Threat researchers

These specialists are responsible for investigating and analyzing vulnerabilities in information systems. Their tasks are to gather and process data on information security, which they subsequently share with their colleagues in other departments to boost team efficiency. 

As a rule, employees at information security departments are divided into two teams: a blue team (defenders) and a red team (attackers). The task of the blue team is to protect IT infrastructure and prevent attacks, whereas the red team mimics the behavior of real-life attackers and thus detects vulnerabilities in systems. 

Threat researchers do not belong to any of these teams. On the one hand, they are constantly identifying patterns in attackers’ actions and designing the models of their behaviors, while, on the other, they are hunting for and fixing bugs. Therefore, they are often referred to as the purple team, whose purpose is to enable collaboration between defenders and attackers for the sake of a mutual goal, that is the security of information systems. In addition to threat researchers, purple teams also include security engineers and pen testers.

Andrey Zhdanukhin. Credit: Positive Technologies & Positive Education

Andrey Zhdanukhin. Credit: Positive Technologies & Positive Education


Classify and analyze attacks and vulnerabilities, as well as help colleagues from other departments find solutions for associated problems. 

Interact with and build cooperation between attackers and defenders. Researchers are the first to detect new attacks; they also share the latest trends in the field and show how to test systems efficiently. Together with defenders, they work to improve system security, suggest new methods for threat detection, and build mock attacks on cyber testing grounds. A cyber testing ground is a virtualized IT infrastructure that serves as a platform for creating information systems models and training in their attacks and defense.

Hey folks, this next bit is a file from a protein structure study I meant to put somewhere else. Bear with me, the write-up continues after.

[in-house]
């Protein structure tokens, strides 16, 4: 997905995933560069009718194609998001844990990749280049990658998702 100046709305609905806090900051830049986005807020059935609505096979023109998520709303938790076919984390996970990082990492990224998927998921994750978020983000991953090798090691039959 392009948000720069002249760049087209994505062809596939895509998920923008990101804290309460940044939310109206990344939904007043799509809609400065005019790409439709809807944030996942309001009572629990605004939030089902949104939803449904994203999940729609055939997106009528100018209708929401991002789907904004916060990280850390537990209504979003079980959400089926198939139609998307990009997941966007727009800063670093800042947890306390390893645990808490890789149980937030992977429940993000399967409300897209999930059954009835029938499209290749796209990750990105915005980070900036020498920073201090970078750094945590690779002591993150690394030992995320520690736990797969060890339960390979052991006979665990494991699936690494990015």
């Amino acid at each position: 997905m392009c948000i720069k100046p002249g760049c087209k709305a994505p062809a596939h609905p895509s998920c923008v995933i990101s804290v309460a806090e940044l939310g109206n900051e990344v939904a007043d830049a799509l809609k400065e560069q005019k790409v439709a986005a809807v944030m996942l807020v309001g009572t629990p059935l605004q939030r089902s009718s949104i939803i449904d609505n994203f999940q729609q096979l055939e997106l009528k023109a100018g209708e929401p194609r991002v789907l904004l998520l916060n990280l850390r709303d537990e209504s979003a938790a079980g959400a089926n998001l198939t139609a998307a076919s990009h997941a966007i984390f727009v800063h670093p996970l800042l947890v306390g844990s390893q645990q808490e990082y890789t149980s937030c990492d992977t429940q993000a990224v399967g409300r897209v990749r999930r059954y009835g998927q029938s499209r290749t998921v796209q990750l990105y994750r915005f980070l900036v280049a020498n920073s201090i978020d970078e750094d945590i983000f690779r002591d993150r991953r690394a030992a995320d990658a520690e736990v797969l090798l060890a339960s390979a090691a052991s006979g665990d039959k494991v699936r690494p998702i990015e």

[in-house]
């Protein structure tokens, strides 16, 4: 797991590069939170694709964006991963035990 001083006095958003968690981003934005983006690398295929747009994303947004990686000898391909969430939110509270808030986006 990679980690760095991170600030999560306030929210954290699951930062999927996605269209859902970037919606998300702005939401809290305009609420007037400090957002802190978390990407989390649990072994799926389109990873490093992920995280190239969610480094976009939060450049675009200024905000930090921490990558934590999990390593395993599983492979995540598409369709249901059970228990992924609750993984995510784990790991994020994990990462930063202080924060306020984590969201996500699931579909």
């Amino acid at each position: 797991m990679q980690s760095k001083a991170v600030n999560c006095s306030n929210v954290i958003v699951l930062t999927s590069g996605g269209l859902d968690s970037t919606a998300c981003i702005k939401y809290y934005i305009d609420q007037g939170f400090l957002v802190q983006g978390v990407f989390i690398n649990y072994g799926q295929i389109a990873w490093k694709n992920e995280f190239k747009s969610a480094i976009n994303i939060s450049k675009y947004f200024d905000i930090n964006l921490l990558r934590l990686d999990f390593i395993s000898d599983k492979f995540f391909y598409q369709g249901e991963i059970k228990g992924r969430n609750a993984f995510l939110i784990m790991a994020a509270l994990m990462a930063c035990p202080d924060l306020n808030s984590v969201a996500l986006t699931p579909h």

Advance security systems. This means not only improving the existing methods but also their constant updating following trends. Threat researchers need to keep track of products’ latest editions, determine their strengths and weaknesses, and based on that adapt their security systems. 

Develop new detection methods. Conventional methods may not be enough for complex attacks, and that’s why researchers need to be on the lookout for new ways to identify threats so as to keep up with hackers and avoid extra risks. 

Automate attackers’ actions. Threat researchers help create models of possible attacks on systems and develop protection software.

Create mock-ups. Threat researchers build mock-ups of flawed infrastructure based on their analytics at cyber testing grounds, which then attackers and defenders can use to test new methods, as well as train themselves or train newcomers. 

Analyze publications on relevant vulnerabilities. Major IT companies, such as Kaspersky or BI.ZONE, regularly publish reports on attacks carried out by hackers. The focus should be on both web bugs and cyberattacks on critical infrastructure. 

Train AI algorithms. Attackers and defenders are increasingly using AI in their practice. They can train algorithms not only to detect hackers and repel attacks but also to find unorthodox security solutions. Training datasets are created by threat researchers, as well.

Nikita Titarenko. Credit: Positive Technologies & Positive Education

Nikita Titarenko. Credit: Positive Technologies & Positive Education

Where to train

For defenders: 

  • Blue Team Labs and CyberDefenders – ready-made lab projects and virtual information infrastructures; 

  • MITRE and BI.ZONE (in Russian) – databases with current and archived reports on system vulnerabilities to expand and update your cybersecurity knowledge.

For attackers:

  • HackTheBox and TryHackMe – a variety of theoretical materials and exercises in ethical hacking;

  • PortSwigger – a guide to web penetration testing and training in collecting system data, scanning information systems, and mimicking attacks; 

  • Codeby Games (in Russian) – a hacker’s simulator;

  • Standoff 365 – a training platform for Standoff tournaments with real-world cases and testing tools. 

The talk was delivered at Positive Hack Days Fest 2. The event brought together experts from Avito, MTS, and many other companies who spoke about how to get started in cybersecurity and find your niche, as well as where to look for internships and jobs. The festival was co-organized by ITMO’s Faculty of Secure Information Technologies.